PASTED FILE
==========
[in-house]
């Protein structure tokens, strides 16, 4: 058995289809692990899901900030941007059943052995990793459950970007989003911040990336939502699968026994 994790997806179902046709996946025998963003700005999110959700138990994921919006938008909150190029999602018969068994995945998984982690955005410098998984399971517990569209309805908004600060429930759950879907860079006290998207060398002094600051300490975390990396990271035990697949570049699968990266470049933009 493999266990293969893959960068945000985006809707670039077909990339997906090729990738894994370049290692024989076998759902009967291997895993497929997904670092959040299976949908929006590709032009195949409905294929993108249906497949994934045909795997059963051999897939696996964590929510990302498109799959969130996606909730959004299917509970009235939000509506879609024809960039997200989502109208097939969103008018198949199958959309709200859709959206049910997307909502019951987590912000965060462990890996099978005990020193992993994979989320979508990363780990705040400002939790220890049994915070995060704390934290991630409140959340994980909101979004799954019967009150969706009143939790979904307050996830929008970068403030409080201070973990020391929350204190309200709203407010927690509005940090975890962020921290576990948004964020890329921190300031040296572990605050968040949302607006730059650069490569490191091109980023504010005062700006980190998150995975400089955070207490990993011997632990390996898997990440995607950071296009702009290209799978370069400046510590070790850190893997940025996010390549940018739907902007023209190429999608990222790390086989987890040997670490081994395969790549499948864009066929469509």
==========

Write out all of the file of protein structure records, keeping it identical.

[in-house]
């Protein structure tokens, strides 16, 4: 058995289809692990899901900030941007059943052995990793459950970007989003911040990336939502699968026994 994790997806179902046709996946025998963003700005999110959700138990994921919006938008909150190029999602018969068994995945998984982690955005410098998984399971517990569209309805908004600060429930759950879907860079006290998207060398002094600051300490975390990396990271035990697949570049699968990266470049933009 493999266990293969893959960068945000985006809707670039077909990339997906090729990738894994370049290692024989076998759902009967291997895993497929997904670092959040299976949908929006590709032009195949409905294929993108249906497949994934045909795997059963051999897939696996964590929510990302498109799959969130996606909730959004299917509970009235939000509506879609024809960039997200989502109208097939969103008018198949199958959309709200859709959206049910997307909502019951987590912000965060462990890996099978005990020193992993994979989320979508990363780990705040400002939790220890049994915070995060704390934290991630409140959340994980909101979004799954019967009150969706009143939790979904307050996830929008970068403030409080201070973990020391929350204190309200709203407010927690509005940090975890962020921290576990948004964020890329921190300031040296572990605050968040949302607006730059650069490569490191091109980023504010005062700006980190998150995975400089955070207490990993011997632990390996898997990440995607950071296009702009290209799978370069400046510590070790850190893997940025996010390549940018739907902007023209190429999608990222790390086989987890040997670490081994395969790549499948864009066929469509």